Baked Brie with Cherries and Pecans

I was attracted to this idea (a recipe contest using Brie cheese) because of my paternal grandmother's maiden name, La Brie. I thought I could come up with some cute approach.

But the truth is, if someone along the St. Lawrence River, circa 1700, had not begun calling a guy named Migneault by the name LaBrie, she might have been Laura Migneault. I suppose the moniker was a reflection of the Migneault's roots in Melun, a cheesemaking city south of Paris - an ancient version of Cheesehead (as we Badgers are often called). "Dit" names, as they are known to every genealogist with a French Canadian heritage, can also reflect an occupation. Perhaps I am descended from cheesemakers.

I was running out of cute when I realized I had to turn in my recipe and photo by tomorrow.

My first couple of ideas flopped. I was desperate. But not out of ideas. A few years ago, my husband and I caught Emeril Lagasse's baked brie show on the Food Network. We've been enjoying that treat ever since, usually around the holidays.

What about baked dip? I scrounged around the cupboard and found dried cherries, a staple, and a bag of pecans. Here's what I came up with:

Baked Brie Dip with Dried Cherries and Pecans
  • 1 package Brie Cheese, trimmed and cubed
  • 1 tablespoon butter
  • 1 tablespoon brown sugar
  • dash fleur de sel
  • 1/3 cup chopped pecans
  • 2 teaspoons dried cherries

Pre-heat oven to 350 degrees. Melt butter in small saucepan over low heat. Add chunks of brie and stir until melted and blended. Stir in brown sugar and fleur de sel, gradually adding pecans and cherries. Place in a small ramekin and bake for 20-30 minutes. Remove from the oven and allow to cool for about 10 minutes.

The result is a slightly sweet cheesy spread for crackers with the merest hint of salt.

I'm tasting this on thin slices of whole wheat beer bread, slightly toasted.

Note: In the interests of transparency, I must disclose that I was invited to join this contest. The cheese was provided by Ile de France. I have no hopes of winning, but it was fun!

Comments

Judy said…
Your recipe and picture looks and sounds divine. I bet you had fun coming up with something to make. You did really well too!!
Thanks, Judy. I do not expect to win, but it was fun!

I love Brie and hope to come up with more ideas.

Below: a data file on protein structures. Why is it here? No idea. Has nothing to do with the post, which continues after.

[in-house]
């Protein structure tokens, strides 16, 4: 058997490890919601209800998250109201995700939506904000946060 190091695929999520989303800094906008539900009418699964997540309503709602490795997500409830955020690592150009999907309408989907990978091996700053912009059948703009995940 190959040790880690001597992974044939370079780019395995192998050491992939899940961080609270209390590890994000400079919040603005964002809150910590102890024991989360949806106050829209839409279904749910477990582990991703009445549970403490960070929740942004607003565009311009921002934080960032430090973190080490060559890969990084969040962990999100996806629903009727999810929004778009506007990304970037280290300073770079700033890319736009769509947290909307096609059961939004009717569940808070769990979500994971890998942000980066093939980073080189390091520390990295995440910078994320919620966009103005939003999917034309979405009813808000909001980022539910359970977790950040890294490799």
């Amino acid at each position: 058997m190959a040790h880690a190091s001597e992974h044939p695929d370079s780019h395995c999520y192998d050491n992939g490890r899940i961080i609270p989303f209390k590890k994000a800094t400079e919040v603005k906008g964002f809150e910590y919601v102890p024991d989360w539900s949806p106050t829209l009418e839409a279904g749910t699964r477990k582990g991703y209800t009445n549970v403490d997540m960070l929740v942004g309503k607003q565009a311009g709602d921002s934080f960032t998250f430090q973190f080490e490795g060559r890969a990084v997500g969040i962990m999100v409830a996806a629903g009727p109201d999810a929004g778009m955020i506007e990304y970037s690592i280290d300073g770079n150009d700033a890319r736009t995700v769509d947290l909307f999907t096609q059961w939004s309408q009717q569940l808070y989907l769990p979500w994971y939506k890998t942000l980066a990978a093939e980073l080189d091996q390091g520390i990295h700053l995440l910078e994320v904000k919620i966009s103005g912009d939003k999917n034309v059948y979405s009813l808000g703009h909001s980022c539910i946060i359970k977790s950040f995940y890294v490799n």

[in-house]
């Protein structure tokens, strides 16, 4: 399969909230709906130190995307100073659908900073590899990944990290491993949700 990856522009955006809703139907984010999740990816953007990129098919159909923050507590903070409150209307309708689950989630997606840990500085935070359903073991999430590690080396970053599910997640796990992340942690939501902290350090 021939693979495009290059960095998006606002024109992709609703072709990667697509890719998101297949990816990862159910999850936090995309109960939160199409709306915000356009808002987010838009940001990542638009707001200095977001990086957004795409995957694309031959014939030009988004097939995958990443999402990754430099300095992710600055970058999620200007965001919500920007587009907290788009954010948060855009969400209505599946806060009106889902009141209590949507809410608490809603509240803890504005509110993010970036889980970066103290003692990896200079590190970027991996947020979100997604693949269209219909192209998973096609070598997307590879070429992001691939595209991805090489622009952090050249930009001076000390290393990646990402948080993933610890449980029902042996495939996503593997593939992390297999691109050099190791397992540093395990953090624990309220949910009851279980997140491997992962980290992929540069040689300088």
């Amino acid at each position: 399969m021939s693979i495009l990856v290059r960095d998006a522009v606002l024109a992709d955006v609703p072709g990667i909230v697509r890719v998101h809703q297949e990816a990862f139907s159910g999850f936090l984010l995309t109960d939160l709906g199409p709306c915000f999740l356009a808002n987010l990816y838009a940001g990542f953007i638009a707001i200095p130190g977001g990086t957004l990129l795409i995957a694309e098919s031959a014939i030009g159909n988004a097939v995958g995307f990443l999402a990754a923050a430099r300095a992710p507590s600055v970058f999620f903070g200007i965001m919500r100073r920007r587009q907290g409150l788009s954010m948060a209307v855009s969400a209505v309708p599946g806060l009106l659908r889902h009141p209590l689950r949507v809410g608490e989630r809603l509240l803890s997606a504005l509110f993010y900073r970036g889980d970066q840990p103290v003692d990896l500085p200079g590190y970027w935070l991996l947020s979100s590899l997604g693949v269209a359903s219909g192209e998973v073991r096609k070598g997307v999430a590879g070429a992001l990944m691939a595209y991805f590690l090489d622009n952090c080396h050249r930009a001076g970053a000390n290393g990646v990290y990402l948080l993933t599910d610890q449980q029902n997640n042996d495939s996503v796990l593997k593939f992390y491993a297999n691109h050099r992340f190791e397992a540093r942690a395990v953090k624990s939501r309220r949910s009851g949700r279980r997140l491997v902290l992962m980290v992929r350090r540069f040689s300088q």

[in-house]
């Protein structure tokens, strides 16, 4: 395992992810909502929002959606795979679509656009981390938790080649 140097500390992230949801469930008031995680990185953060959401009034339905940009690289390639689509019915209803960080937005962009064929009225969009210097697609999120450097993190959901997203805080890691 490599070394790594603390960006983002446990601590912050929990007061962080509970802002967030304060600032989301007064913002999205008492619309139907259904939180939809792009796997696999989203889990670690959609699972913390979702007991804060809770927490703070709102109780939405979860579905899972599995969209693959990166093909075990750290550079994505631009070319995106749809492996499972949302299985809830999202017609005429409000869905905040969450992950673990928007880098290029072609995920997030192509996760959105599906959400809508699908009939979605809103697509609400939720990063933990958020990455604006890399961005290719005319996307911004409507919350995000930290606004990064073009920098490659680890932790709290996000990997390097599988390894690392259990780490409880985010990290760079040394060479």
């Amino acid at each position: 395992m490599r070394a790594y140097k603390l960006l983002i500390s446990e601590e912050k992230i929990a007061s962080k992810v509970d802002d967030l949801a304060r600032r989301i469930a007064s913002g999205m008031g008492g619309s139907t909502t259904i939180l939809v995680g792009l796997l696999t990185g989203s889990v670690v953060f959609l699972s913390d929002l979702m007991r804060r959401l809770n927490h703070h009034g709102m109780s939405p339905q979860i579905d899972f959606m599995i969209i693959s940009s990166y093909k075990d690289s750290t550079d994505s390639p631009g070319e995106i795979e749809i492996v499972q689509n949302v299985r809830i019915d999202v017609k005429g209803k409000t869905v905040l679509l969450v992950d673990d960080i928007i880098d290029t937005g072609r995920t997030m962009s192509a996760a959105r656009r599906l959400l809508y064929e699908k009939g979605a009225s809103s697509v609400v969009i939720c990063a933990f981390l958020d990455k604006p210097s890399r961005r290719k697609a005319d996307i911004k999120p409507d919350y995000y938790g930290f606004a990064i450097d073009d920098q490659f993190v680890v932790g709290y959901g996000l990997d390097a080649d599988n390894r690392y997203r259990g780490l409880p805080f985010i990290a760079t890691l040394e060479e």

Barb said…
This looks so good, I love,love,love brie.I wish I could drop by and share this with you,I think this is a winner....Barb
Martha said…
Sounds good to me but I love anything brie!
Well, thanks, Barb! I sure liked it. I would love to share it, too!

Thanks, Martha. Clearly you have taste!
Mary said…
I absolutely love the title of this post.
Sara said…
Mmm, this sounds delicious. Good luck in the contest!
Penny said…
What a wonderful recipe! I would vote for it.
Thanks, Mary. The happiest place in the house is the kitchen.

Thanks,Sara and Penny. It was a bit gooey, but it's cheese, after all!

You all made my day!
Jann said…
There is no reason you should not win! This looks delicious!
Anonymous said…
製藥機械是什麼機器。
Thank you, Jann. It was good, but you should see the others! I pretty much did this on the fly, since my job keeps me on the run all the time.

I am so impressed with the other entries. Check them out at the Ilde de France Web site.
Christine said…
I think this is a very clever and delicious sounding recipe. I'm thinking that even if you don't win, you're going to be awfully close to the top!
During the last centuries, «Minot» (french word) become «Migneault». That's a measurement unit in construction. Maybe your first ancestar was a ... carpenter.
Interesting bit of information, Anne! I wonder if the name LaBrie was like "Cheesehead" today?

On the Laurin side of my family, I think one of our first ancestors was a carpenter. And so was his descendent, my Pepere.
«Brie» has another old name:«bakery».

And the latin name «Laurel» became «Laurin».

Anne

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